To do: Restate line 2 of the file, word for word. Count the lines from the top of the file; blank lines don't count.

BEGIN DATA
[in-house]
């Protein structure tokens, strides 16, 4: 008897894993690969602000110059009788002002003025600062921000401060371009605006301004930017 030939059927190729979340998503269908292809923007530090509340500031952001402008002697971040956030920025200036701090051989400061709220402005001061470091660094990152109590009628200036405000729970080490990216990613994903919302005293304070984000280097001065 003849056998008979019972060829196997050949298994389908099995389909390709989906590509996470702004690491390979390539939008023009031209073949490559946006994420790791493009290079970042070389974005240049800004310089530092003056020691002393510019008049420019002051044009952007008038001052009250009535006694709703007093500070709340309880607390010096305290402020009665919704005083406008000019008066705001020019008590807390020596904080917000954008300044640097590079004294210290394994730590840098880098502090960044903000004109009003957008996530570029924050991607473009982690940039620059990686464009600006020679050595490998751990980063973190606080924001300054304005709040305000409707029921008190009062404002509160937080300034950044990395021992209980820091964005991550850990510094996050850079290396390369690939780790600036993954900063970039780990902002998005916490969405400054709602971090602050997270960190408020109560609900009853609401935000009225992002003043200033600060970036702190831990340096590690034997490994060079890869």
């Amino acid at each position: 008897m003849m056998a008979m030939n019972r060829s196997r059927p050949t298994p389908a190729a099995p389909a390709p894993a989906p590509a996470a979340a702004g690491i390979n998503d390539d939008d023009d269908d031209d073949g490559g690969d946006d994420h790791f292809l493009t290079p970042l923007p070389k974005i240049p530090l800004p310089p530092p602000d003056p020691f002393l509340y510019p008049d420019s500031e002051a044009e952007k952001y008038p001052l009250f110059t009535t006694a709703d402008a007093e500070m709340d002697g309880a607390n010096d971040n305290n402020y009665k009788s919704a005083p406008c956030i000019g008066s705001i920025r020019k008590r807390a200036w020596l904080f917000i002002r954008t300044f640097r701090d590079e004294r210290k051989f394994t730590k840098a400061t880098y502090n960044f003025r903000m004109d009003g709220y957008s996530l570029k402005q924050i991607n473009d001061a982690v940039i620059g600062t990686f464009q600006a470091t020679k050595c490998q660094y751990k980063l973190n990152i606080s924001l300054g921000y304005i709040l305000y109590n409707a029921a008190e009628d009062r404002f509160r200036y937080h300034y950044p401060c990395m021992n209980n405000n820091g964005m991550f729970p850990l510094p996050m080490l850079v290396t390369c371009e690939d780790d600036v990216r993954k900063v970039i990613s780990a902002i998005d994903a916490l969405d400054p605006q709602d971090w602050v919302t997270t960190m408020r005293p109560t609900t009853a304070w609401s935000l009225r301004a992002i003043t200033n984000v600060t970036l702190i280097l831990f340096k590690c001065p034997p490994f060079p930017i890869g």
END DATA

């Protein structure tokens, strides 16, 4: 008897894993690969602000110059009788002002003025600062921000401060371009605006301004930017 030939059927190729979340998503269908292809923007530090509340500031952001402008002697971040956030920025200036701090051989400061709220402005001061470091660094990152109590009628200036405000729970080490990216990613994903919302005293304070984000280097001065 003849056998008979019972060829196997050949298994389908099995389909390709989906590509996470702004690491390979390539939008023009031209073949490559946006994420790791493009290079970042070389974005240049800004310089530092003056020691002393510019008049420019002051044009952007008038001052009250009535006694709703007093500070709340309880607390010096305290402020009665919704005083406008000019008066705001020019008590807390020596904080917000954008300044640097590079004294210290394994730590840098880098502090960044903000004109009003957008996530570029924050991607473009982690940039620059990686464009600006020679050595490998751990980063973190606080924001300054304005709040305000409707029921008190009062404002509160937080300034950044990395021992209980820091964005991550850990510094996050850079290396390369690939780790600036993954900063970039780990902002998005916490969405400054709602971090602050997270960190408020109560609900009853609401935000009225992002003043200033600060970036702190831990340096590690034997490994060079890869």